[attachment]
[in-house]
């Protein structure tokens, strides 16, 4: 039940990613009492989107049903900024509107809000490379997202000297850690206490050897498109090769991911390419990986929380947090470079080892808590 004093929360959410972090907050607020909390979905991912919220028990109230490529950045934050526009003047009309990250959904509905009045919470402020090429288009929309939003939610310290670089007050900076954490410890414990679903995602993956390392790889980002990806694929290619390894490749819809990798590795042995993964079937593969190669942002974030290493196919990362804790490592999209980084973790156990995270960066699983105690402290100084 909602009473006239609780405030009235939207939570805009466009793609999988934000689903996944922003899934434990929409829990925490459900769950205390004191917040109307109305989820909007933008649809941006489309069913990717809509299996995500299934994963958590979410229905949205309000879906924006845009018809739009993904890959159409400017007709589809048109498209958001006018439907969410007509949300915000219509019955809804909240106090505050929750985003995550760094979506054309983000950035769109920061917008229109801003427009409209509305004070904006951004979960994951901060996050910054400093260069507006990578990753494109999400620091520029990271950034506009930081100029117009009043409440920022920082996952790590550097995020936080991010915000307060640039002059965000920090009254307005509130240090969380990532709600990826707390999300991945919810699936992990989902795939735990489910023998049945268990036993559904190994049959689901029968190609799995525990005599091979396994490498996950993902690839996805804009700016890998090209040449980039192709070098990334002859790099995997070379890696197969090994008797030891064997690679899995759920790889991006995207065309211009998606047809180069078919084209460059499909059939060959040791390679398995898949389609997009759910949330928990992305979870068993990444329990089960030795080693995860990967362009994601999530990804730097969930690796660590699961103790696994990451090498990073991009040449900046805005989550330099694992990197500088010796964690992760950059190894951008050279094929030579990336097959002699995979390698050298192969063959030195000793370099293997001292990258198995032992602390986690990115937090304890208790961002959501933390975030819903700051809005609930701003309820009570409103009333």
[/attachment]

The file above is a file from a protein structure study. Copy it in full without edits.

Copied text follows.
[in-house]
């Protein structure tokens, strides 16, 4: 039940990613009492989107049903900024509107809000490379997202000297850690206490050897498109090769991911390419990986929380947090470079080892808590 004093929360959410972090907050607020909390979905991912919220028990109230490529950045934050526009003047009309990250959904509905009045919470402020090429288009929309939003939610310290670089007050900076954490410890414990679903995602993956390392790889980002990806694929290619390894490749819809990798590795042995993964079937593969190669942002974030290493196919990362804790490592999209980084973790156990995270960066699983105690402290100084 909602009473006239609780405030009235939207939570805009466009793609999988934000689903996944922003899934434990929409829990925490459900769950205390004191917040109307109305989820909007933008649809941006489309069913990717809509299996995500299934994963958590979410229905949205309000879906924006845009018809739009993904890959159409400017007709589809048109498209958001006018439907969410007509949300915000219509019955809804909240106090505050929750985003995550760094979506054309983000950035769109920061917008229109801003427009409209509305004070904006951004979960994951901060996050910054400093260069507006990578990753494109999400620091520029990271950034506009930081100029117009009043409440920022920082996952790590550097995020936080991010915000307060640039002059965000920090009254307005509130240090969380990532709600990826707390999300991945919810699936992990989902795939735990489910023998049945268990036993559904190994049959689901029968190609799995525990005599091979396994490498996950993902690839996805804009700016890998090209040449980039192709070098990334002859790099995997070379890696197969090994008797030891064997690679899995759920790889991006995207065309211009998606047809180069078919084209460059499909059939060959040791390679398995898949389609997009759910949330928990992305979870068993990444329990089960030795080693995860990967362009994601999530990804730097969930690796660590699961103790696994990451090498990073991009040449900046805005989550330099694992990197500088010796964690992760950059190894951008050279094929030579990336097959002699995979390698050298192969063959030195000793370099293997001292990258198995032992602390986690990115937090304890208790961002959501933390975030819903700051809005609930701003309820009570409103009333």